Altskeith, as it is now known, used to be called “Altskea”. In Gaelic this means “Wing of the Burn”. The original part of the house was built between the years 1740 and 1760 by a wool merchant called John McLaughlin of Greenhall. He used it for his own occupation and had a row of cottages for his weavers. The house is mentioned in the 1959 Parish records, so it must have been built before then. Weavers also appear in the records as being in the parish in 1794.
It is said that Rob Roy hid from the Redcoats in a secret cupboard downstairs! The earliest records go back as far as 711 AD, when there was a ferocious battle between the Picts and Scots on the hill behind the house.
McLaughlin planted the lime trees which border the main road. He also planted a large chestnut and some nut trees. He gave up hand weaving when power looms were introduced in 1787. After his death, in around 1800, the property was sold to the Duke Montrose for the price of the woods on the land.
The Duke then let the house to a Mr Robert Dick, who ran it as a type of pub – but on an “invitation basis” only! He had a pair of swinging mirrors installed in the dining room, behind which he could sit unseen and watch all the passerby’s on the road and if he approved of them, he would ask them in for some refreshment. In no way was this an “Open House”.
Dick died in 1835 and William Joynson, hearing that the place was empty, made arrangements with the Duke’s factor (James Murray) and Mr Dick’s Trustee (Mr Pelie) to take on a lease of the house, for the rent of £60.00 per annum and also the rights to the shooting on Ledard and French for a further £40.00.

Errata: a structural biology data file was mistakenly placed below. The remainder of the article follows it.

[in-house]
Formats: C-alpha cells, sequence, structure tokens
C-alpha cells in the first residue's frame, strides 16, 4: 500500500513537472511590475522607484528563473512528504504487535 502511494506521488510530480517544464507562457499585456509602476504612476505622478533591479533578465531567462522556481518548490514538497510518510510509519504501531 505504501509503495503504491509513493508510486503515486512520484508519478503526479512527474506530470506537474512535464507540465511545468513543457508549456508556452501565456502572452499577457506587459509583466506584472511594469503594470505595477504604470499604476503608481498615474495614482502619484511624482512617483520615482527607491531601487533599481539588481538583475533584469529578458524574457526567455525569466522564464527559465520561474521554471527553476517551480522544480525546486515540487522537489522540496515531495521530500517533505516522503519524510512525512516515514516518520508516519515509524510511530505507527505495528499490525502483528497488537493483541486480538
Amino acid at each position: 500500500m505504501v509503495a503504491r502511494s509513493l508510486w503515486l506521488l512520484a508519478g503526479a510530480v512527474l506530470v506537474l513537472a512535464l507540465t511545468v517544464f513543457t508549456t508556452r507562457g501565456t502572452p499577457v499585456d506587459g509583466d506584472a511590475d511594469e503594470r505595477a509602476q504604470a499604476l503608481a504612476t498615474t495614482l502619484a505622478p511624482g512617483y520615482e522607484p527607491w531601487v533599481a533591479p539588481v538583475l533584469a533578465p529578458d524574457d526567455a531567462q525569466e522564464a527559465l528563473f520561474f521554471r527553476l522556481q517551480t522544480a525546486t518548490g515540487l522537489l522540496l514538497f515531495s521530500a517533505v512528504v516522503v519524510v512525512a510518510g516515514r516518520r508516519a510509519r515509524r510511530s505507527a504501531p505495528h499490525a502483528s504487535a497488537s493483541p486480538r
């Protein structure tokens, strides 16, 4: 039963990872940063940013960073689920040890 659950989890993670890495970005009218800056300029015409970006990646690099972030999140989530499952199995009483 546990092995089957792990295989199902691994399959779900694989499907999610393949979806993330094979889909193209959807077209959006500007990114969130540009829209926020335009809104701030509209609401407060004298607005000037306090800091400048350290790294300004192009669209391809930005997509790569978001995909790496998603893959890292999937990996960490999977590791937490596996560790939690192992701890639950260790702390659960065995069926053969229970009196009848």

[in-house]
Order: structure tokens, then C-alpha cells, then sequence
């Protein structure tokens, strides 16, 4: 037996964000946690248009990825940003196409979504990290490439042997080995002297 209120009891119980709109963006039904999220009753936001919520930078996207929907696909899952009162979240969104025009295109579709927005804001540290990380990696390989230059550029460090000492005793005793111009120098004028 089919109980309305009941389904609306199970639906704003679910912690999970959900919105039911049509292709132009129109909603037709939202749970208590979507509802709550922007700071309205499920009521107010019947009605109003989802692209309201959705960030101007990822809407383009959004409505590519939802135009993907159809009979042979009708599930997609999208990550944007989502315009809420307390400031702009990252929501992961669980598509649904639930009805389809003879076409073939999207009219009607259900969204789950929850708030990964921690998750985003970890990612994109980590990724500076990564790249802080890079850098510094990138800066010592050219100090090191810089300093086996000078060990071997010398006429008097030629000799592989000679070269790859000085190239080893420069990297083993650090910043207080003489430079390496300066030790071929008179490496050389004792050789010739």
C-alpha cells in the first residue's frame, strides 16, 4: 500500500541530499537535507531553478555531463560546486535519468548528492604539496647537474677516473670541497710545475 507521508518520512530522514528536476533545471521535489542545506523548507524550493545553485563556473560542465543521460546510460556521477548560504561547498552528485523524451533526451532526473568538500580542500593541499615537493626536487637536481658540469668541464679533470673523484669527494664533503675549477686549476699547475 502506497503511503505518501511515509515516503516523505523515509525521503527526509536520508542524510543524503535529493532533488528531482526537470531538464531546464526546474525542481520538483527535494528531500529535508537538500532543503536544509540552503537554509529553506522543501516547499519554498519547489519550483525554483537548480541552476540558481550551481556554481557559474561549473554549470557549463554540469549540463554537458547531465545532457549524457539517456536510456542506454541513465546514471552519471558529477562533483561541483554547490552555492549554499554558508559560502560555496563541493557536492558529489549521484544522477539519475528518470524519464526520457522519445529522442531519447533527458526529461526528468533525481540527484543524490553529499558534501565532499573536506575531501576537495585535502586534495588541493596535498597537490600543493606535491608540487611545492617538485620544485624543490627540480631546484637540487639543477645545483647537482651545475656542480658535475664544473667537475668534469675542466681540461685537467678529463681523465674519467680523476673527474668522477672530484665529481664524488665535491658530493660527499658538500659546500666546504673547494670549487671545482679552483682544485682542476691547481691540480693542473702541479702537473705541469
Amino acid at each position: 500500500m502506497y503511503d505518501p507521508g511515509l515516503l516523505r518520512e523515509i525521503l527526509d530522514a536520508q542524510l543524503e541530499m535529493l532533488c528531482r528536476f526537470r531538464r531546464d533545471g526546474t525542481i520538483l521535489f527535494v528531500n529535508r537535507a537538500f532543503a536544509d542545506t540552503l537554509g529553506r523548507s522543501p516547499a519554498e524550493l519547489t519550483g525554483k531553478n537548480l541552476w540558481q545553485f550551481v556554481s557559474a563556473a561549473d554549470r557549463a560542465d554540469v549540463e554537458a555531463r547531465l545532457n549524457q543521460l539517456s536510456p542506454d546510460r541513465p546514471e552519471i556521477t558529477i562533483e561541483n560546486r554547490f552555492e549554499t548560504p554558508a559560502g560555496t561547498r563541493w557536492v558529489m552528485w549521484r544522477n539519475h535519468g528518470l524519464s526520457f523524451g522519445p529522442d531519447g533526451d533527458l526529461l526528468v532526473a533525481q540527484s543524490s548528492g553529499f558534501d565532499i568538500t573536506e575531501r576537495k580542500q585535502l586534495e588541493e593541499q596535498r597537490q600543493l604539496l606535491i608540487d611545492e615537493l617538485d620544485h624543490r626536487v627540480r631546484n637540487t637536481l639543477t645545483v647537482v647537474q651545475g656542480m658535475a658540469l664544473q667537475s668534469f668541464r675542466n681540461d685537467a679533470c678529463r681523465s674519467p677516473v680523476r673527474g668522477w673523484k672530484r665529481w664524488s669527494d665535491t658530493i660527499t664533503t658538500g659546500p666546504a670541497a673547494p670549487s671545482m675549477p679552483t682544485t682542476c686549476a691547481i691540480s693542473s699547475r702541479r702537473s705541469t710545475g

The Joynson family remained as tenants to the Duke until 1928, when the Duke of Montrose advertised all of his propter in Aberfoyle and the Port of Monteith for sale, to provide money to pay off death duties. Will and Ralph Joynson negotiated with the Duke’s factor to buy both the Ledard and Drumlean Estates, which they had been tenants on for years. Altskeith was included in the Ledard Estate and was lived in by Ralph Joynson. ralph spent a lot of money improving Altskeith and added a library and he also built a Quoits Court above it. He created a lovely garden and rockery, which is approached by some steps near the waterfall and an orchard above the garden. Ralph who had been a POW in the First World War, died in the Second World War whilst on an army exercise in 1941. Ralph left an only son – Walter, who was a renowned falconer (a painting of Walter hangs still in the house). He lived there after the war and it was he who originally converted the house into a hotel. He then sold Altskeith in the 1960s and died in 1975.
The house since then has been a hotel, bar and self catering house. It was very popular during the summer months with beer festivals and also as a local bar for the neighbours.
Writers, poets and artist have all been fascinated by the incomparable atmosphere of this loch and its area, the tales of Robert Roy MacGregor and the mystery of the Children of the Mist and the clans who lived amidst these wild hills. Nearby Loch Katrine was the inspiration for Sir Walter Scott‘s poem The Lady of the Lake and Altskeith itself, featured as Glenkirk House in the 1959 adaptation, The 39 Steps with Kenneth Moore.